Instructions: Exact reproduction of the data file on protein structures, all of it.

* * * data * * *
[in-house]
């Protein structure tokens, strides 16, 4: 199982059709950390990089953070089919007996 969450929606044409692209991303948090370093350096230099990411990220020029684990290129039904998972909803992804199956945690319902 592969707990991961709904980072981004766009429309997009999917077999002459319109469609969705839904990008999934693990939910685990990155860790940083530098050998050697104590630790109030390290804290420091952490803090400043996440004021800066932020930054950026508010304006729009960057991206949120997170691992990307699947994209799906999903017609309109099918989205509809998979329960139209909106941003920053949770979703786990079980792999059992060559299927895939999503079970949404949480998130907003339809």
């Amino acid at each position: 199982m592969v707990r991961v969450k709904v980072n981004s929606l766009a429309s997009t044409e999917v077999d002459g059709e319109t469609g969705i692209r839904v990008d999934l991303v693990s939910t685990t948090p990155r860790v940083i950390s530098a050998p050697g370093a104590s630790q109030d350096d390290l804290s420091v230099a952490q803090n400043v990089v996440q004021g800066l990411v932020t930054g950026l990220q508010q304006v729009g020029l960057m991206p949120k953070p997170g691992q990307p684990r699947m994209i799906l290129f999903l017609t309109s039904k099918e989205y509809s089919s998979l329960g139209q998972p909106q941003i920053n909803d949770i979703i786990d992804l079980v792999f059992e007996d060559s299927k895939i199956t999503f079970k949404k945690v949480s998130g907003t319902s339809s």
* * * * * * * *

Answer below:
[in-house]
């Protein structure tokens, strides 16, 4: 199982059709950390990089953070089919007996 969450929606044409692209991303948090370093350096230099990411990220020029684990290129039904998972909803992804199956945690319902 592969707990991961709904980072981004766009429309997009999917077999002459319109469609969705839904990008999934693990939910685990990155860790940083530098050998050697104590630790109030390290804290420091952490803090400043996440004021800066932020930054950026508010304006729009960057991206949120997170691992990307699947994209799906999903017609309109099918989205509809998979329960139209909106941003920053949770979703786990079980792999059992060559299927895939999503079970949404949480998130907003339809």
């Amino acid at each position: 199982m592969v707990r991961v969450k709904v980072n981004s929606l766009a429309s997009t044409e999917v077999d002459g059709e319109t469609g969705i692209r839904v990008d999934l991303v693990s939910t685990t948090p990155r860790v940083i950390s530098a050998p050697g370093a104590s630790q109030d350096d390290l804290s420091v230099a952490q803090n400043v990089v996440q004021g800066l990411v932020t930054g950026l990220q508010q304006v729009g020029l960057m991206p949120k953070p997170g691992q990307p684990r699947m994209i799906l290129f999903l017609t309109s039904k099918e989205y509809s089919s998979l329960g139209q998972p909106q941003i920053n909803d949770i979703i786990d992804l079980v792999f059992e007996d060559s299927k895939i199956t999503f079970k949404k945690v949480s998130g907003t319902s339809s």